Monday 30 May 2022 7:26 AM UTC
LONDON May 30: Britain is getting ready for a party featuring mounted troops, solemn prayers — and a pack of dancing mechanical corgis.
The nation will celebrate Queen Elizabeth II’s 70 years on the throne this week with four days of pomp and pageantry in central London. But behind the brass bands, street parties and a planned appearance by the aging queen on the balcony of Buckingham Palace, lies a drive to show that the royal family still remains relevant after seven decades of change.
And the royals, sometimes criticised as out of touch with modern Britain, want to show that their support comes from all parts of a society that has become more multicultural amid immigration from the Caribbean, South Asia and Eastern Europe.
As part of the jubilee pageant, dancers from London’s African-Caribbean community will don costumes of giant flamingos, zebras and giraffes to re-imagine the moment in 1952 when Princess Elizabeth learned she had become queen while visiting a game park in Kenya.
Another group will recall the queen’s 1947 marriage to Prince Philip and celebrate weddings around the Commonwealth with Bollywood-style dancing.
If the depleted stock at the Cool Britannia gift shop is any indication, the jubilee has caught public attention. The shop around the corner from Buckingham Palace has run out of Platinum Jubilee tea towels. Spoons are sparse. Mugs are in short supply.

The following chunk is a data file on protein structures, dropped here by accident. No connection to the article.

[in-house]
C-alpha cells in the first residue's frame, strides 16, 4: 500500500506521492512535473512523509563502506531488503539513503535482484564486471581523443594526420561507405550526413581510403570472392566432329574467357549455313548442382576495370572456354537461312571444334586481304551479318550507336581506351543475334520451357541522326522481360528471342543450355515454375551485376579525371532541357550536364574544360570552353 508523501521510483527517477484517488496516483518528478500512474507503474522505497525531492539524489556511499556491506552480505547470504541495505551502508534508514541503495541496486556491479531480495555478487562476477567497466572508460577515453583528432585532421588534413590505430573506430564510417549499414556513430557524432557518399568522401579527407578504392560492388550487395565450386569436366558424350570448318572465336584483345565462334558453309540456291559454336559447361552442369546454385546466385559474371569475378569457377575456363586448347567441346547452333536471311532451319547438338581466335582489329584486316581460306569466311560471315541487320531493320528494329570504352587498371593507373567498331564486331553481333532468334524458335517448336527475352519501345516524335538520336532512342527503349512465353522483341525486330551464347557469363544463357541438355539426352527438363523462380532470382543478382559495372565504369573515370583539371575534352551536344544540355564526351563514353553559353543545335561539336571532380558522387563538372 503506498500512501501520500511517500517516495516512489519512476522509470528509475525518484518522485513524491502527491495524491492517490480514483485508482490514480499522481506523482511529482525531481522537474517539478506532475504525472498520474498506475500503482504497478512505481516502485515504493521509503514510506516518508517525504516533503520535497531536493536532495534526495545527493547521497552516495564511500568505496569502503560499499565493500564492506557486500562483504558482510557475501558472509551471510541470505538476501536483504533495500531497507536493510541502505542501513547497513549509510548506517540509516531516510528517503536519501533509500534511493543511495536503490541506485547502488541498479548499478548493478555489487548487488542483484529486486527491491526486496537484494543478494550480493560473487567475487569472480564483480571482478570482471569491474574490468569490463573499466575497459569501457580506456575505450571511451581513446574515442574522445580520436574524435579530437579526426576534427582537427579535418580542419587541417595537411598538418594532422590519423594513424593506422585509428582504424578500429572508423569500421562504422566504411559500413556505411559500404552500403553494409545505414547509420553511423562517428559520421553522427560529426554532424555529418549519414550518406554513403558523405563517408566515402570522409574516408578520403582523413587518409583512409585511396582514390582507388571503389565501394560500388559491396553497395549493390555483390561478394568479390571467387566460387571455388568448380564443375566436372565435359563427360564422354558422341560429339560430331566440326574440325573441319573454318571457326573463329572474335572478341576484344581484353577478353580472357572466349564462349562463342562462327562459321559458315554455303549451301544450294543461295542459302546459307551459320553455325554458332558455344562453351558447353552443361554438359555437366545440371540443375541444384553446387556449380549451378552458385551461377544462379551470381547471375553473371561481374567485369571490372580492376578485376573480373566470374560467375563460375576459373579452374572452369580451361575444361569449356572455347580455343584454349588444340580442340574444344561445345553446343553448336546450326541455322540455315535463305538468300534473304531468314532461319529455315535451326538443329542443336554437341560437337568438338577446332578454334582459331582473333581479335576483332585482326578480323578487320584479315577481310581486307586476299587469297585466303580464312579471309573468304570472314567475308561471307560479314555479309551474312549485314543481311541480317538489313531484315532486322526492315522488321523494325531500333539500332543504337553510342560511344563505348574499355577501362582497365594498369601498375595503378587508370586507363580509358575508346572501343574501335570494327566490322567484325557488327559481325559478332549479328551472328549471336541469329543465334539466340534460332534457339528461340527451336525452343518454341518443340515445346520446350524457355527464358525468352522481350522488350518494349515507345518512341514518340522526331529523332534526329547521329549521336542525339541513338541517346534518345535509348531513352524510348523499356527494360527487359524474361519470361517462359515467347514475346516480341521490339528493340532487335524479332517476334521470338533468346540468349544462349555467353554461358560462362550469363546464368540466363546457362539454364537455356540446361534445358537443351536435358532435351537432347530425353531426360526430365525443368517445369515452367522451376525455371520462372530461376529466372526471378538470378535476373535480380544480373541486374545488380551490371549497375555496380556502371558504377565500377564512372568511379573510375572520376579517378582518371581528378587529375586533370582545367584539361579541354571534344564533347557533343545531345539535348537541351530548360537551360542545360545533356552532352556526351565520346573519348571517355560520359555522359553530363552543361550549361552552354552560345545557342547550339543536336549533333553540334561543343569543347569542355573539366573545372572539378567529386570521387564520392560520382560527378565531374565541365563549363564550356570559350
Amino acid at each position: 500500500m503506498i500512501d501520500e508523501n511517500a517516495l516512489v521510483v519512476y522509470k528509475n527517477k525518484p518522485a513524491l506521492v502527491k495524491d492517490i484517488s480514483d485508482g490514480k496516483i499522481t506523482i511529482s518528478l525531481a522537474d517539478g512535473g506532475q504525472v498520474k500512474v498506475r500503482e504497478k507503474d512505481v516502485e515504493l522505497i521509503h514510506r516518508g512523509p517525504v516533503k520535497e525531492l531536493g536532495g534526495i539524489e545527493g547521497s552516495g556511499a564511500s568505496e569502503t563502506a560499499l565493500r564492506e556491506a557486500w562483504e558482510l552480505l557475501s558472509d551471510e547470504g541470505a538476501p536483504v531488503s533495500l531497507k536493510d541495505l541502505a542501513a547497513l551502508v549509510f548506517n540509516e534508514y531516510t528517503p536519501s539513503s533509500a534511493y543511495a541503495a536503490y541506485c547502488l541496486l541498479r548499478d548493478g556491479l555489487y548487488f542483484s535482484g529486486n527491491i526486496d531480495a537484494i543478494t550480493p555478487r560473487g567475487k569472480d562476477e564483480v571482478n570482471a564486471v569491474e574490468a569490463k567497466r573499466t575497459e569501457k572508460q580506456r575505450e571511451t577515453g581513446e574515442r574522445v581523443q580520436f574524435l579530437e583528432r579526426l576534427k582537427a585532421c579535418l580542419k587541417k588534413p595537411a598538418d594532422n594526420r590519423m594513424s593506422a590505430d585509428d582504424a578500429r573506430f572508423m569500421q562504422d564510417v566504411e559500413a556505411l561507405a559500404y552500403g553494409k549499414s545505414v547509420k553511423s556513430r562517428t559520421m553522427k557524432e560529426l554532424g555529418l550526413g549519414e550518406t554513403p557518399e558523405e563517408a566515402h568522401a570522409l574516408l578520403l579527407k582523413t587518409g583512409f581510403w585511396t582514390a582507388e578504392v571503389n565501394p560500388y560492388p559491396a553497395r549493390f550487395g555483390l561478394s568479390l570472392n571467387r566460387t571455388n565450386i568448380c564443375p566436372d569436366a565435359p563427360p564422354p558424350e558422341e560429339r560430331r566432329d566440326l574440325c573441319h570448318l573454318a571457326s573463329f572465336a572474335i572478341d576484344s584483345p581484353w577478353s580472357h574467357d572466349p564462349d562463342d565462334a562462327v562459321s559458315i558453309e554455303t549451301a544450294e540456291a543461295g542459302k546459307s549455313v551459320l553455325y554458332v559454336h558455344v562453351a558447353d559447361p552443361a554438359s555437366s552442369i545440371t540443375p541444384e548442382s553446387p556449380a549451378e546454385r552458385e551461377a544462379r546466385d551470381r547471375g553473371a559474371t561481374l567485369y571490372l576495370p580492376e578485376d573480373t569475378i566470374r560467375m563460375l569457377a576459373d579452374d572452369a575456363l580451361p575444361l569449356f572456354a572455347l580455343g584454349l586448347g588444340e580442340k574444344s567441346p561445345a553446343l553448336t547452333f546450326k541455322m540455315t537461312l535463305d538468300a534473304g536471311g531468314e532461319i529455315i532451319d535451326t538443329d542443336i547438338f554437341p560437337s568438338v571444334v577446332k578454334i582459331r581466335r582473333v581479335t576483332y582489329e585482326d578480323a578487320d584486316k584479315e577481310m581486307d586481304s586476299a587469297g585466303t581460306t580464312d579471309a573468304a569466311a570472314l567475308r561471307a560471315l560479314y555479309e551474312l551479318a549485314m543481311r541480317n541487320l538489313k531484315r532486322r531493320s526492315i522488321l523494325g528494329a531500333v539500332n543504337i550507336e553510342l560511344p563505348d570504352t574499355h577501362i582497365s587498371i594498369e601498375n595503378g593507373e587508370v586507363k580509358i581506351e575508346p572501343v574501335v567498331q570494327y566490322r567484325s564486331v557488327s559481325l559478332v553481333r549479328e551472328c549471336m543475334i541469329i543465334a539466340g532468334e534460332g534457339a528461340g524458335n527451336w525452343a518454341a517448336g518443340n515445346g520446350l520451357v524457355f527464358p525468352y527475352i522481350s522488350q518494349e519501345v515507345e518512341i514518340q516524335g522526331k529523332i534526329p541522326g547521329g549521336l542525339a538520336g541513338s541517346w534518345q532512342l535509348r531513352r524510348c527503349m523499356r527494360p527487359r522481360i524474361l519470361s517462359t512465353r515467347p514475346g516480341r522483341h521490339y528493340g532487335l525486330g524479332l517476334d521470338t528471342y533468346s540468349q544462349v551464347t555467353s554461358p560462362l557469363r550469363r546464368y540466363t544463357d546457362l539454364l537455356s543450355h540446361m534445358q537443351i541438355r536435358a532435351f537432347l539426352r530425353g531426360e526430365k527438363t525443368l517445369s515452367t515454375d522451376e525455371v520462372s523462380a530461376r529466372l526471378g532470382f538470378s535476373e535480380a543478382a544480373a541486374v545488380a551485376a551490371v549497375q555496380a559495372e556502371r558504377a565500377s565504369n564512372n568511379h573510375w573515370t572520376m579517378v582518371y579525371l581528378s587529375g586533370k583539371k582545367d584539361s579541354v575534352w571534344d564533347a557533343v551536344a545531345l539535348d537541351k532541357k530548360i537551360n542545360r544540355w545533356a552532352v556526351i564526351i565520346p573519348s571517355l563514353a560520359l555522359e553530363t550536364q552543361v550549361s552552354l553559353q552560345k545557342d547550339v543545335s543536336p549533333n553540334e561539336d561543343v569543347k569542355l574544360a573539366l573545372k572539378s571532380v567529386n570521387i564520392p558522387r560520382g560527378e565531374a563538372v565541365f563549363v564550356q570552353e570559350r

The question for the House of Windsor is whether the public will transfer their love for the queen to her son and heir, Prince Charles, when the time comes.
It is a problem that stems, in part, from the queen’s unprecedented reign, the longest in British history. The only monarch most people have ever known, she has become synonymous with the monarchy itself.
Since assuming the throne after the death of her father on February 6, 1952, Elizabeth has been a symbol of stability as the country negotiated the end of Empire, the birth of the computer age and the mass migration that transformed Britain into a multicultural society.
The shy woman with a small handbag, a trailing corgi and passion for horses presided over an era that spawned Monty Python, the Beatles and the Sex Pistols. People who thought they knew her thought wrong — as evidenced by her star turn as a Bond Girl at the 2012 London Olympics.
Yet through it all, the queen has built a bond with the nation through a seemingly endless series of public appearances as she opened libraries, dedicated hospitals and bestowed honours on deserving citizens.
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